Posted November 20, 2019 13:08:10 Artificial intelligence is a term coined by the British philosopher Richard Rorty in 1950 to describe the phenomenon of machines that can learn to think like humans, using human-like reasoning and language.
Artificial intelligence was widely applied to everything from medicine to healthcare to games.
“What I like about it is that it has a huge amount of potential,” said Dr Richard Kurzweil, a Stanford University professor of computer science.
“The question is, how do we apply it to healthcare?”
In the past decade, AI researchers have applied AI to a range of fields, from building health-care systems to the detection of criminal behaviour.
The potential for medical AI has already led to the development of new ways of diagnosing and treating conditions such as cancer and dementia.
Dr Kurzwell said the current focus on healthcare AI could lead to the “very real and dangerous consequences” of medical negligence.
“If you take a look at the way that people are doing their medical care, the way they are administering drugs and treatments, they’re using a lot of different techniques,” he said.
“So you don’t want to use an AI system that’s just doing what a human would do, and that’s to take those human-level processes and put them in a machine-level system.”
The focus on medical AI was also highlighted by the recent release of a report from the International Federation of Medical Robotics, which identified three key problems with medical AI systems.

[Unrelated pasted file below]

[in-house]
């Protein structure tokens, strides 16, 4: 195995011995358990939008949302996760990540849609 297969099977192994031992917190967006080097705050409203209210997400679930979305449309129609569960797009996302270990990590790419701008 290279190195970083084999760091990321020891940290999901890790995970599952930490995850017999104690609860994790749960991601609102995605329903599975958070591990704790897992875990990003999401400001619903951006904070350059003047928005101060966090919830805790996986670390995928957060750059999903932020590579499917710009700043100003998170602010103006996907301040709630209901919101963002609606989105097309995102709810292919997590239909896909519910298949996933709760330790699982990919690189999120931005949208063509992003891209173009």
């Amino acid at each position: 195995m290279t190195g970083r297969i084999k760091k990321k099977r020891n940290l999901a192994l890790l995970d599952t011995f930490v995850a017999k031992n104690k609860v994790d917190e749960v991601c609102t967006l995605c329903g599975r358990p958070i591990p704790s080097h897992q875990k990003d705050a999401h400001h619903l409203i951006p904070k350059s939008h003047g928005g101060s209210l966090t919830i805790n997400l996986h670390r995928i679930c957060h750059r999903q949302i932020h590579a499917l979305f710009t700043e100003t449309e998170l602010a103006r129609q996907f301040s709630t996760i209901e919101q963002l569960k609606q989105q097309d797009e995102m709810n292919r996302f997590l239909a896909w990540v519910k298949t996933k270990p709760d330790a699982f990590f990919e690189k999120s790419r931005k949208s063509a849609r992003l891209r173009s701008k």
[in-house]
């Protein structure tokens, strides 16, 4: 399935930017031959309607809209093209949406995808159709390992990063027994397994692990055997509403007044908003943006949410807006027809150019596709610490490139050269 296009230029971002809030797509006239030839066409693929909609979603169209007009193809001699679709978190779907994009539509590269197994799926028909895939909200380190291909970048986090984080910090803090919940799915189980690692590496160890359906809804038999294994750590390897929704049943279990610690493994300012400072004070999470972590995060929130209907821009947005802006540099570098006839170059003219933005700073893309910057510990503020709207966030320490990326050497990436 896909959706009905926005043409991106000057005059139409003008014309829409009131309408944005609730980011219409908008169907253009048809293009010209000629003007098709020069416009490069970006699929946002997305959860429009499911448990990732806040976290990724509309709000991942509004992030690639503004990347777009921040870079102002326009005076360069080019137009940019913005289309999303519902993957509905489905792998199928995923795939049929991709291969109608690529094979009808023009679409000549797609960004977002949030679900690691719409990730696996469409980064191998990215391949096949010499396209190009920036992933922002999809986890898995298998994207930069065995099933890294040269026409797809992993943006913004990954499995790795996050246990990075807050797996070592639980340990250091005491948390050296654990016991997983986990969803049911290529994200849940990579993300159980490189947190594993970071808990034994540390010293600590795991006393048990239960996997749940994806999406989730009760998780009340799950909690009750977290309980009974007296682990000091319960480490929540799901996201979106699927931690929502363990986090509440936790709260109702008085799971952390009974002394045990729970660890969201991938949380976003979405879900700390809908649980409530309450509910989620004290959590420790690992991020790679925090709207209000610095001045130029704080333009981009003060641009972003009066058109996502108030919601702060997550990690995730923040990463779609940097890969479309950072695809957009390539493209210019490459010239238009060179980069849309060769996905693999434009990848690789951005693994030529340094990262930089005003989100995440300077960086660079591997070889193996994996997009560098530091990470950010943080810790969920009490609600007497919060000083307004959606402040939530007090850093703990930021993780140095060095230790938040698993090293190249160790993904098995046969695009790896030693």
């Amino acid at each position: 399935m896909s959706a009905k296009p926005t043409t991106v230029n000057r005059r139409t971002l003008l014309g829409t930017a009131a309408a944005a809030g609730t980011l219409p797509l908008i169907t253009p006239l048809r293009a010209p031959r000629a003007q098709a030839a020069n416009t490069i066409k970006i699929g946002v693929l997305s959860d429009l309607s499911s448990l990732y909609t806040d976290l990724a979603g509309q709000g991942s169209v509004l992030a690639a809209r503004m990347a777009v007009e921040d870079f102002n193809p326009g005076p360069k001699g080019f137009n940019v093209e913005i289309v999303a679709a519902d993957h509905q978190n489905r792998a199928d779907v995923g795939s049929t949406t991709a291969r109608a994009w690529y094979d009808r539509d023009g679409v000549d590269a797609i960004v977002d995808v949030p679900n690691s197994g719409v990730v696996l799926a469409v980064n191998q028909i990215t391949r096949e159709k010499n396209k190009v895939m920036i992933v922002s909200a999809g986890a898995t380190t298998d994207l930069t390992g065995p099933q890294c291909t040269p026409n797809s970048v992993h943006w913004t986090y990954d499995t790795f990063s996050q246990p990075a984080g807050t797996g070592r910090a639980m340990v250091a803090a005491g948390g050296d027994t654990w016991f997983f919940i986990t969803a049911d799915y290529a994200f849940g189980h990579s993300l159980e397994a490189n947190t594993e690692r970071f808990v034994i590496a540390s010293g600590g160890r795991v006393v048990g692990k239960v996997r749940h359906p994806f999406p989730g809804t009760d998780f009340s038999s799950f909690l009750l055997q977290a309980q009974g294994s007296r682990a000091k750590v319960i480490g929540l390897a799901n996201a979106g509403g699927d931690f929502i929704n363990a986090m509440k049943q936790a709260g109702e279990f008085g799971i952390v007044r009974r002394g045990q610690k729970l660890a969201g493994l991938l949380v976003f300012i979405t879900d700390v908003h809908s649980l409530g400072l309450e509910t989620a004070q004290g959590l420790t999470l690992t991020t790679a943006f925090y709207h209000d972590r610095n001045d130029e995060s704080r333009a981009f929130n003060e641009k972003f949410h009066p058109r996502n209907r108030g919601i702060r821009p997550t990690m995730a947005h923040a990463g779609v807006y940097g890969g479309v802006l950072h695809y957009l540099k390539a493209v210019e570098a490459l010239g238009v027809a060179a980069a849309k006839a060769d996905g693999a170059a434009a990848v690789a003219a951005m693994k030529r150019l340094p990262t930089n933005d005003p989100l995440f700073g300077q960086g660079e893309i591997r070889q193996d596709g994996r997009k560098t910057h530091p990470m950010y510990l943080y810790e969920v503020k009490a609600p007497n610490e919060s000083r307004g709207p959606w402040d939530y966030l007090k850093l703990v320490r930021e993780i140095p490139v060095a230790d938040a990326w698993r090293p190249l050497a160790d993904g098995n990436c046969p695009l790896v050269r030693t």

It warned of the “potential for massive harm” if these systems were used to diagnose diseases and treatments that were “simply not worth the effort”.
“We’ve been doing this for a long time,” Dr Kurwel said.
Dr Andrew Mott, the CEO of the AI research firm AIXI, said AI was not only the future of medicine, but also for society as a whole.
“AI can help us do much more,” Dr Mott said.
“[AI] is a technology that can improve our lives as well as the lives of others.”
“There are things that we can do for the environment and for health, and it is in the interest of all of us to look at AI in a holistic way.”
Dr Kurshwell agreed that the future lay with AI and healthcare AI.
“Healthcare AI is the future for us,” he says.
“We’re going to be able to do many more things with AI than we can with medical technology.”
Dr Motto, the author of the report, said the report’s recommendations for the future could be a guiding light for researchers to pursue.
“These are things we are not going to see happening tomorrow, but if we can learn from them and improve upon them, I think we can be very successful,” Dr Turek said.
Artificial Intelligence and Healthcare AI are both areas where there are large gaps between the research community and the general public, said Dr Kurth.
Dr Turer said the lack of public awareness and support for AI was “a problem”.
“It’s a problem because when you have this big gap, people just don’t know how to apply this to their lives,” he explained.
Dr Mote, who has also studied medical AI, said people had been slow to embrace the technology.
“They’ve been very slow to accept the idea that there are technologies that could potentially be used to improve their lives and their health,” he told the ABC.
Dr Aneel Kishore, an associate professor of computational biology at the University of California, Berkeley, said research into medical AI and other fields was becoming increasingly important to understand and to address.
“A lot of the research into AI in healthcare is very exciting,” he added.
“There’s still a lot to learn.”
Dr Trier, the AI researcher, said more research was needed to understand the benefits and limitations of AI and to develop better medical AI solutions.
“It will take time and investment in terms of people and resources to understand exactly what it is and how it works,” he concluded.
The ABC has decided not to run a live story about artificial intelligence in the future.